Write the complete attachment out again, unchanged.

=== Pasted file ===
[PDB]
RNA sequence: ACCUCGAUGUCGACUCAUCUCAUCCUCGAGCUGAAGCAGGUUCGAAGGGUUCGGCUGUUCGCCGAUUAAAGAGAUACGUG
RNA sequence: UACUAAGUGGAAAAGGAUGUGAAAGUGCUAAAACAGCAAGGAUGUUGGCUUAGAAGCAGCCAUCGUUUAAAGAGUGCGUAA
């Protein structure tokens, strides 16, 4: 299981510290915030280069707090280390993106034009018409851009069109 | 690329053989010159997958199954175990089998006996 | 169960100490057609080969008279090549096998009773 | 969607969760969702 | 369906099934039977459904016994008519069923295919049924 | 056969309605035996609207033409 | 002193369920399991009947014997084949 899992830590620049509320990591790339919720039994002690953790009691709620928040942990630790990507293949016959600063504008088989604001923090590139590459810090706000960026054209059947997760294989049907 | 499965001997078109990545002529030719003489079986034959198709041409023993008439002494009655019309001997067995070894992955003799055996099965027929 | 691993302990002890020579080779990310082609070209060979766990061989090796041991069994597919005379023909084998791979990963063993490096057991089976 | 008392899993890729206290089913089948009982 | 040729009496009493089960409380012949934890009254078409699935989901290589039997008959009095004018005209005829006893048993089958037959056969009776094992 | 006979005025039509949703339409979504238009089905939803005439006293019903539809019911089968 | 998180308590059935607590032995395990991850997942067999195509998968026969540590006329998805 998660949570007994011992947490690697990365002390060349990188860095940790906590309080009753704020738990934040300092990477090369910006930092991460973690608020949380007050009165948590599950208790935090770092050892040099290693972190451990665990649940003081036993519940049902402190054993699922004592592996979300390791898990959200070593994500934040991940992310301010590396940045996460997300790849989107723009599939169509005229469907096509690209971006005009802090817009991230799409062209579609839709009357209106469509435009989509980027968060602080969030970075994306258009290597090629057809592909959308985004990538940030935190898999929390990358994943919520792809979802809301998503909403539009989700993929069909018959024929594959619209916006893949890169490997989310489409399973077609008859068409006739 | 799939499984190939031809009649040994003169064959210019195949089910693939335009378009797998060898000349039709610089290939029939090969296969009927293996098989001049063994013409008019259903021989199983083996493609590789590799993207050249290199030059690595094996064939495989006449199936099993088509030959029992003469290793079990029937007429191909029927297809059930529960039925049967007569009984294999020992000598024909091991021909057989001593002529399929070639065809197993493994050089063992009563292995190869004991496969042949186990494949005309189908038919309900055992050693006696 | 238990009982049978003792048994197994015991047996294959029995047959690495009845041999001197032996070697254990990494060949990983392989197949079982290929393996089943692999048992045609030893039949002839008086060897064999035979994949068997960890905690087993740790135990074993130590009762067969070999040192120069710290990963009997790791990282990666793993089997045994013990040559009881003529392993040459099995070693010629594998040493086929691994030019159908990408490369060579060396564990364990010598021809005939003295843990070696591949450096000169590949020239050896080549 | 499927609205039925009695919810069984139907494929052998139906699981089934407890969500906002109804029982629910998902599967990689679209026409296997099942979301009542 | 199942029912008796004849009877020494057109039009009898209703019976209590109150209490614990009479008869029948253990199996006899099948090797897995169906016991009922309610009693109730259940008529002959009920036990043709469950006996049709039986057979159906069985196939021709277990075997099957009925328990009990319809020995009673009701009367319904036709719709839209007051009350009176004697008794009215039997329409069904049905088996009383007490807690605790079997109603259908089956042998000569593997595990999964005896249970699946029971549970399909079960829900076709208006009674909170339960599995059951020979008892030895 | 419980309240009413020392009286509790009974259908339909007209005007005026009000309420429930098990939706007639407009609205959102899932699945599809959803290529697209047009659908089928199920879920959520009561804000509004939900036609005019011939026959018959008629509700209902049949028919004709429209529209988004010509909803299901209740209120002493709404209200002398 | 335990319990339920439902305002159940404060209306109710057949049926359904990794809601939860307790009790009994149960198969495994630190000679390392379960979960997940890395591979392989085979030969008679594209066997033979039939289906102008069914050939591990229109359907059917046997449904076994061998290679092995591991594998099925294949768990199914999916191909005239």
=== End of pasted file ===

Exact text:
[PDB]
RNA sequence: ACCUCGAUGUCGACUCAUCUCAUCCUCGAGCUGAAGCAGGUUCGAAGGGUUCGGCUGUUCGCCGAUUAAAGAGAUACGUG
RNA sequence: UACUAAGUGGAAAAGGAUGUGAAAGUGCUAAAACAGCAAGGAUGUUGGCUUAGAAGCAGCCAUCGUUUAAAGAGUGCGUAA
């Protein structure tokens, strides 16, 4: 299981510290915030280069707090280390993106034009018409851009069109 | 690329053989010159997958199954175990089998006996 | 169960100490057609080969008279090549096998009773 | 969607969760969702 | 369906099934039977459904016994008519069923295919049924 | 056969309605035996609207033409 | 002193369920399991009947014997084949 899992830590620049509320990591790339919720039994002690953790009691709620928040942990630790990507293949016959600063504008088989604001923090590139590459810090706000960026054209059947997760294989049907 | 499965001997078109990545002529030719003489079986034959198709041409023993008439002494009655019309001997067995070894992955003799055996099965027929 | 691993302990002890020579080779990310082609070209060979766990061989090796041991069994597919005379023909084998791979990963063993490096057991089976 | 008392899993890729206290089913089948009982 | 040729009496009493089960409380012949934890009254078409699935989901290589039997008959009095004018005209005829006893048993089958037959056969009776094992 | 006979005025039509949703339409979504238009089905939803005439006293019903539809019911089968 | 998180308590059935607590032995395990991850997942067999195509998968026969540590006329998805 998660949570007994011992947490690697990365002390060349990188860095940790906590309080009753704020738990934040300092990477090369910006930092991460973690608020949380007050009165948590599950208790935090770092050892040099290693972190451990665990649940003081036993519940049902402190054993699922004592592996979300390791898990959200070593994500934040991940992310301010590396940045996460997300790849989107723009599939169509005229469907096509690209971006005009802090817009991230799409062209579609839709009357209106469509435009989509980027968060602080969030970075994306258009290597090629057809592909959308985004990538940030935190898999929390990358994943919520792809979802809301998503909403539009989700993929069909018959024929594959619209916006893949890169490997989310489409399973077609008859068409006739 | 799939499984190939031809009649040994003169064959210019195949089910693939335009378009797998060898000349039709610089290939029939090969296969009927293996098989001049063994013409008019259903021989199983083996493609590789590799993207050249290199030059690595094996064939495989006449199936099993088509030959029992003469290793079990029937007429191909029927297809059930529960039925049967007569009984294999020992000598024909091991021909057989001593002529399929070639065809197993493994050089063992009563292995190869004991496969042949186990494949005309189908038919309900055992050693006696 | 238990009982049978003792048994197994015991047996294959029995047959690495009845041999001197032996070697254990990494060949990983392989197949079982290929393996089943692999048992045609030893039949002839008086060897064999035979994949068997960890905690087993740790135990074993130590009762067969070999040192120069710290990963009997790791990282990666793993089997045994013990040559009881003529392993040459099995070693010629594998040493086929691994030019159908990408490369060579060396564990364990010598021809005939003295843990070696591949450096000169590949020239050896080549 | 499927609205039925009695919810069984139907494929052998139906699981089934407890969500906002109804029982629910998902599967990689679209026409296997099942979301009542 | 199942029912008796004849009877020494057109039009009898209703019976209590109150209490614990009479008869029948253990199996006899099948090797897995169906016991009922309610009693109730259940008529002959009920036990043709469950006996049709039986057979159906069985196939021709277990075997099957009925328990009990319809020995009673009701009367319904036709719709839209007051009350009176004697008794009215039997329409069904049905088996009383007490807690605790079997109603259908089956042998000569593997595990999964005896249970699946029971549970399909079960829900076709208006009674909170339960599995059951020979008892030895 | 419980309240009413020392009286509790009974259908339909007209005007005026009000309420429930098990939706007639407009609205959102899932699945599809959803290529697209047009659908089928199920879920959520009561804000509004939900036609005019011939026959018959008629509700209902049949028919004709429209529209988004010509909803299901209740209120002493709404209200002398 | 335990319990339920439902305002159940404060209306109710057949049926359904990794809601939860307790009790009994149960198969495994630190000679390392379960979960997940890395591979392989085979030969008679594209066997033979039939289906102008069914050939591990229109359907059917046997449904076994061998290679092995591991594998099925294949768990199914999916191909005239």